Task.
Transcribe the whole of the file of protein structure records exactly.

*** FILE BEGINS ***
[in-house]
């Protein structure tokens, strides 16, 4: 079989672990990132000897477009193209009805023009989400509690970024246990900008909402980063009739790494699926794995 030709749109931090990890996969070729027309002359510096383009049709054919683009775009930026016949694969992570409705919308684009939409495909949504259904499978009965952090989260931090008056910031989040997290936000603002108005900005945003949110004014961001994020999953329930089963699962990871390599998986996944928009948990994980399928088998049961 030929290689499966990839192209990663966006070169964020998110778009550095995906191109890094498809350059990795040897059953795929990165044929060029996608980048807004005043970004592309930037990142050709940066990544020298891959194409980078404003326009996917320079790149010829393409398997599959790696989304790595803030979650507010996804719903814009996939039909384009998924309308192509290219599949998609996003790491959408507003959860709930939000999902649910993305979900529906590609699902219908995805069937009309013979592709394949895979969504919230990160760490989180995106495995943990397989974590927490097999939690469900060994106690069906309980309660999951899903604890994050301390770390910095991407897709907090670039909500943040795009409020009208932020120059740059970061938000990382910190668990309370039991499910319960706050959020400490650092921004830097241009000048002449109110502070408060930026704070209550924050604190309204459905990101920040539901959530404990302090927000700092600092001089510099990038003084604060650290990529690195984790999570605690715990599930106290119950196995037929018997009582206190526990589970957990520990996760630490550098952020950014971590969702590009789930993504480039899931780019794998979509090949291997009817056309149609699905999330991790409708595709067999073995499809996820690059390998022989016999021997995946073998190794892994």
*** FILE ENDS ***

[in-house]
């Protein structure tokens, strides 16, 4: 079989672990990132000897477009193209009805023009989400509690970024246990900008909402980063009739790494699926794995 030709749109931090990890996969070729027309002359510096383009049709054919683009775009930026016949694969992570409705919308684009939409495909949504259904499978009965952090989260931090008056910031989040997290936000603002108005900005945003949110004014961001994020999953329930089963699962990871390599998986996944928009948990994980399928088998049961 030929290689499966990839192209990663966006070169964020998110778009550095995906191109890094498809350059990795040897059953795929990165044929060029996608980048807004005043970004592309930037990142050709940066990544020298891959194409980078404003326009996917320079790149010829393409398997599959790696989304790595803030979650507010996804719903814009996939039909384009998924309308192509290219599949998609996003790491959408507003959860709930939000999902649910993305979900529906590609699902219908995805069937009309013979592709394949895979969504919230990160760490989180995106495995943990397989974590927490097999939690469900060994106690069906309980309660999951899903604890994050301390770390910095991407897709907090670039909500943040795009409020009208932020120059740059970061938000990382910190668990309370039991499910319960706050959020400490650092921004830097241009000048002449109110502070408060930026704070209550924050604190309204459905990101920040539901959530404990302090927000700092600092001089510099990038003084604060650290990529690195984790999570605690715990599930106290119950196995037929018997009582206190526990589970957990520990996760630490550098952020950014971590969702590009789930993504480039899931780019794998979509090949291997009817056309149609699905999330991790409708595709067999073995499809996820690059390998022989016999021997995946073998190794892994």